On the back of recently announced government proposals to reduce what are described as ‘out of control’ green energy costs, The Oil Firing Technical Association (OFTEC) says it’s time to look at ‘more pragmatic and affordable ways’ to reduce carbon emissions and heating bills.
Last week the Department of Energy & Climate Change (DECC) announced there will be no further funding available for the Green Deal and Green Deal Home Improvement Fund (GDHIF) schemes, alongside sweeping cuts to subsidies for the renewable energy sector.
Qualifying the moves, energy and climate change secretary Amber Rudd, said the government’s priority was to ‘keep bills as low as possible for hardworking families and businesses’ and to ‘reduce emissions in the most cost effective way’.
This is a sentiment OFTEC has supported from the outset. However, what OFTEC describes as ‘inadequate carbon reduction schemes’ such as Green Deal and the failing domestic Renewable Heat Incentive (RHI) clearly show that, to date, the government has been using the wrong vehicles to achieve its aims. OFTEC suggests a complete re-think on carbon reduction and energy efficiency policies in the UK is what’s needed and that consumers would be far more receptive to more affordable, easier to implement measures.
According to OFTEC, these should be led by an all-inclusive boiler scrappage scheme for gas and oil boilers to incentivise the take up of high efficiency condensing models which can reduce CO2 emissions by up to 30% and significantly cut energy bills – in additional to the current cost savings from low oil prices.
An estimated two thirds of oil heated households in Great Britain still use standard efficiency non-condensing boilers, equating to approximately 600,000 units, so the potential for carbon savings via this route is huge. A similar, highly successful scheme is currently running in Northern Ireland, which has seen more than 13,350 new condensing oil boilers installed between September 2012 and March 2015.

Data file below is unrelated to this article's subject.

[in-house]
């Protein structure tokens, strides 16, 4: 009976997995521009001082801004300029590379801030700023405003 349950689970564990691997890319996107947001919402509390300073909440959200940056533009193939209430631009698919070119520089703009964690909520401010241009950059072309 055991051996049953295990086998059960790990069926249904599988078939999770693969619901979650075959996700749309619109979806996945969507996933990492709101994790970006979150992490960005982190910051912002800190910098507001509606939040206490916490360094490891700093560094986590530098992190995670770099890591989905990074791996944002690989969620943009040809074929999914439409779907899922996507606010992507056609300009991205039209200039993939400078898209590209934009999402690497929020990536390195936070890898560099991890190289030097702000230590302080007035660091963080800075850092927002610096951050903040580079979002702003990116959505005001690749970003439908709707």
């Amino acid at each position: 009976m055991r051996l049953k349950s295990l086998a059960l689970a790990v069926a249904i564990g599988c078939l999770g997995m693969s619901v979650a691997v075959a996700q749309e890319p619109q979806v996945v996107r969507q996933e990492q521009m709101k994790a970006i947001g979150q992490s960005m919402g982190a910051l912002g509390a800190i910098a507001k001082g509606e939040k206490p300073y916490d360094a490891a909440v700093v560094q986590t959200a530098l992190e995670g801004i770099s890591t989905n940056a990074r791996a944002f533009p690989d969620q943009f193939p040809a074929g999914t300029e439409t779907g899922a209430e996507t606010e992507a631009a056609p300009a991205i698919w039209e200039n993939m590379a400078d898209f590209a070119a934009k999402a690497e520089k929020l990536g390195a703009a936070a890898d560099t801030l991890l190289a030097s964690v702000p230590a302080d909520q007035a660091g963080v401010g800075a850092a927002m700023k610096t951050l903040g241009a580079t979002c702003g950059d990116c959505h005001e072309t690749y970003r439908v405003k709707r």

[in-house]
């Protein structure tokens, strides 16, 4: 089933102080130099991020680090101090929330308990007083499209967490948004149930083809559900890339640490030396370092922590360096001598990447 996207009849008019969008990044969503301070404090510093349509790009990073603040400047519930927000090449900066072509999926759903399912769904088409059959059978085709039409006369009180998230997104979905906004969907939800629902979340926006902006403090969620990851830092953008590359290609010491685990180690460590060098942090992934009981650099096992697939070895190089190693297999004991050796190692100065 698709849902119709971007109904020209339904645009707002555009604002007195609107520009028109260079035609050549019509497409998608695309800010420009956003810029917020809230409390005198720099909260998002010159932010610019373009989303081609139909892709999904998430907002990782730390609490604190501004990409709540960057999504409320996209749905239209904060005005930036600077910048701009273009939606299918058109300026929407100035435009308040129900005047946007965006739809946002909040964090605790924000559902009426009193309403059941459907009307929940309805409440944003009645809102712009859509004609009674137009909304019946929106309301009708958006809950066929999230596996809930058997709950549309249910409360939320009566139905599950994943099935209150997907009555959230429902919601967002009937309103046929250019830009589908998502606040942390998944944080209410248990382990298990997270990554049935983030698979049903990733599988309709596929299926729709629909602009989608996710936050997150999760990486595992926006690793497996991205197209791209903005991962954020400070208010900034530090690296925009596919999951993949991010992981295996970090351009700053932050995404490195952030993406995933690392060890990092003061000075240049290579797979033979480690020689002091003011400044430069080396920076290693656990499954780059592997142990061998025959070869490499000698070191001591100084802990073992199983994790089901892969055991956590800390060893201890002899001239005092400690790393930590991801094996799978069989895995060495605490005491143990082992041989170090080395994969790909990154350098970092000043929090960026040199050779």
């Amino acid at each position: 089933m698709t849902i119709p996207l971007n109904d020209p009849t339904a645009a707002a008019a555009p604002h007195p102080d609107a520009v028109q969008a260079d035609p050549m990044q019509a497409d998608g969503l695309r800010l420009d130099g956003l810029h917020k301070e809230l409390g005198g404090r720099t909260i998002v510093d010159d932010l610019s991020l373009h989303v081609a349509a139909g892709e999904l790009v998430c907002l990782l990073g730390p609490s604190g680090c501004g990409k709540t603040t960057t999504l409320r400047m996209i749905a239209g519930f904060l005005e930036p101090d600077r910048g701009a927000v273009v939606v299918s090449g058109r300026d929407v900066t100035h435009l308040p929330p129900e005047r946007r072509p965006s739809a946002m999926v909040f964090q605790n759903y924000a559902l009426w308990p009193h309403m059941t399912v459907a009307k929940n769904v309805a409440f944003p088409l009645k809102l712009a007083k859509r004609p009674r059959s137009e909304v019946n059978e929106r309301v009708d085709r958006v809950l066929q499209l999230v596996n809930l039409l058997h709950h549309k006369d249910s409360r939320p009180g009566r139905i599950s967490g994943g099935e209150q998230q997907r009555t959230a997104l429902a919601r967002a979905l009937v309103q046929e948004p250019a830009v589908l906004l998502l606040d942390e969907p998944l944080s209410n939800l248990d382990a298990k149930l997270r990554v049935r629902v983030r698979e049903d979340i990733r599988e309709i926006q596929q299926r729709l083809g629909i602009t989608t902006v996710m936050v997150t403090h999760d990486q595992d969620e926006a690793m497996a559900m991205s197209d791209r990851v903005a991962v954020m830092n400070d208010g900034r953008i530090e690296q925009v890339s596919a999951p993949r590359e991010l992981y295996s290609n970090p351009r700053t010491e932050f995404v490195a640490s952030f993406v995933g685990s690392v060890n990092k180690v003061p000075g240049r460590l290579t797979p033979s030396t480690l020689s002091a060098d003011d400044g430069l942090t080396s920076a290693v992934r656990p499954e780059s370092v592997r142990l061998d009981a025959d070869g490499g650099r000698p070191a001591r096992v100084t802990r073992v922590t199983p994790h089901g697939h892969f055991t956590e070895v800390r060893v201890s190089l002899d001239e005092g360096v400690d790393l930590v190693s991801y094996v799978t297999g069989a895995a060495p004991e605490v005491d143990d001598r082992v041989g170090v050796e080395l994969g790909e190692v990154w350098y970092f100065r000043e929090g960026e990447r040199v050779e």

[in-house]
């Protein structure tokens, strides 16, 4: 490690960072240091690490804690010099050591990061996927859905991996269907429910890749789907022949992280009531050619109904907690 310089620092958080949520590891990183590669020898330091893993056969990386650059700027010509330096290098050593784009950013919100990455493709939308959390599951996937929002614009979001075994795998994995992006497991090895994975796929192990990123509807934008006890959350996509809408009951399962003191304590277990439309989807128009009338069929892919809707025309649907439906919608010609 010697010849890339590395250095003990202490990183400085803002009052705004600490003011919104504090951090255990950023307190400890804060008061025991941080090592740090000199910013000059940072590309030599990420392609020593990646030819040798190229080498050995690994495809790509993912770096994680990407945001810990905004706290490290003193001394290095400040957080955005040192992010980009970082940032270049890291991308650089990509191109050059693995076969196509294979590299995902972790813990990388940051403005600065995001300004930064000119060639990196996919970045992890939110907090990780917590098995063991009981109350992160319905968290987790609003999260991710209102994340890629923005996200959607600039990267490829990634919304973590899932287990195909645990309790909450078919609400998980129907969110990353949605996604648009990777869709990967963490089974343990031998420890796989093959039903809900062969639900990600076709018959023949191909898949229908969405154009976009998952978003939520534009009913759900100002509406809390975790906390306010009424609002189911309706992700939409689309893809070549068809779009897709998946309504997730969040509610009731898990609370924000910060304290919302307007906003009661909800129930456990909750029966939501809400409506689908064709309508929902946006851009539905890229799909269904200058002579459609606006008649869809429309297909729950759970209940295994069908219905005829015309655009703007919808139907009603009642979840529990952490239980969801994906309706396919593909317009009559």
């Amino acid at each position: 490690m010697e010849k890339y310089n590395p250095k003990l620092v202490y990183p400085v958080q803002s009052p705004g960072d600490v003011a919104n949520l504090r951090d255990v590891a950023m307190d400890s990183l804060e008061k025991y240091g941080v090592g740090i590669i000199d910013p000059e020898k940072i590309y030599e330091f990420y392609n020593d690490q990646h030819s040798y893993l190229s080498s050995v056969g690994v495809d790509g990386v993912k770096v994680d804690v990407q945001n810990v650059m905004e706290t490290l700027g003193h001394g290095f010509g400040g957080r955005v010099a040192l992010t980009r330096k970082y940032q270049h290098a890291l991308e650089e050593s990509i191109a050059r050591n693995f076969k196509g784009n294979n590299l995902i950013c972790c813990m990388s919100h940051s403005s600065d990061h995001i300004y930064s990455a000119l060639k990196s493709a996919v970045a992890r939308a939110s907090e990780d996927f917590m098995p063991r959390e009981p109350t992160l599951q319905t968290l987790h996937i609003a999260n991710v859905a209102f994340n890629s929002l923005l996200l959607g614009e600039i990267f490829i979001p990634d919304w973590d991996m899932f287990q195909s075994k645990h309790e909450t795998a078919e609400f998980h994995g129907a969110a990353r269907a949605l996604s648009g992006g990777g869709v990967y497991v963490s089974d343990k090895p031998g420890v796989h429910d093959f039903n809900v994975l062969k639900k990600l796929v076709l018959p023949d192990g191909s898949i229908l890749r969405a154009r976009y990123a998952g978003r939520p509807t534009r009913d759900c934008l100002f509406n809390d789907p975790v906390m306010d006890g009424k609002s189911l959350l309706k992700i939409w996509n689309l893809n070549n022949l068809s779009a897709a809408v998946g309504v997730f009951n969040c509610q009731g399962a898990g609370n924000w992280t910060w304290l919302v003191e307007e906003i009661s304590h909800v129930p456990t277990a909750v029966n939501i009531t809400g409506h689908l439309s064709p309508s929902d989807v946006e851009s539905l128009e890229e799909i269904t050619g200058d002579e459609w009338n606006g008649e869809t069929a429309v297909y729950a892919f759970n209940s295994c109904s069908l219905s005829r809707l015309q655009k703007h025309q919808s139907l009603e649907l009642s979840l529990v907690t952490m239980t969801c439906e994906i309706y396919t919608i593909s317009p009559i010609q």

Jeremy Hawksley, Director General at OFTEC says, “The government seems to be finally recognising that its current carbon reduction policies simply aren’t fit for purpose. Green Deal failed to deliver its potential and the extremely low take up of the domestic RHI just serves to highlight the lack of appetite most consumers have for expensive renewable technologies – even with government support.
“Instead of encouraging people to completely change their heating systems which can be both costly and complicated, the government should be pushing more affordable, easier to implement measures such as a boiler scrappage scheme. The approach is working extremely well in Northern Ireland and with so many old oil boilers in need of an upgrade in Great Britain, a similar scheme could result in significant carbon savings as well as help reduce heating costs.
“When outlining DECC’s priorities for 2015, Amber Rudd said her focus was ‘much more on carbonreduction targets, which are more essential than the renewable energy targets’. We couldn’t agree more. We need to find practical ways of reducing CO2 emissions which will capture consumers’ interest – and help them save money – rather than pushing costly renewables which are only viable for the wealthy few.”
Further carbon reduction measures proposed by OFTEC include more funding to improve insulation levels in UK homes, which are amongst the least energy efficient in Western Europe, and incentivising consumers to use bio-liquids such as B30K.
Mr. Hawksley concludes, “With the Treasury planning to invest £100 billion in infrastructure over the next five years, it’s time to look at the UK’s current housing stock and how the energy efficiency of these homes can be improved.
“We fully support the Energy Bill Revolution’s proposal to use a small proportion of this money to provide zero interest loans to better insulate homes, particularly those in rural areas which often run on oil, as they tend to be older properties with the lowest energy efficiency ratings. With a new government it’s time for change and to look realistically at strategies which will actually deliver the carbon savings the UK urgently needs to reach its ambitious 2050 reduction targets.”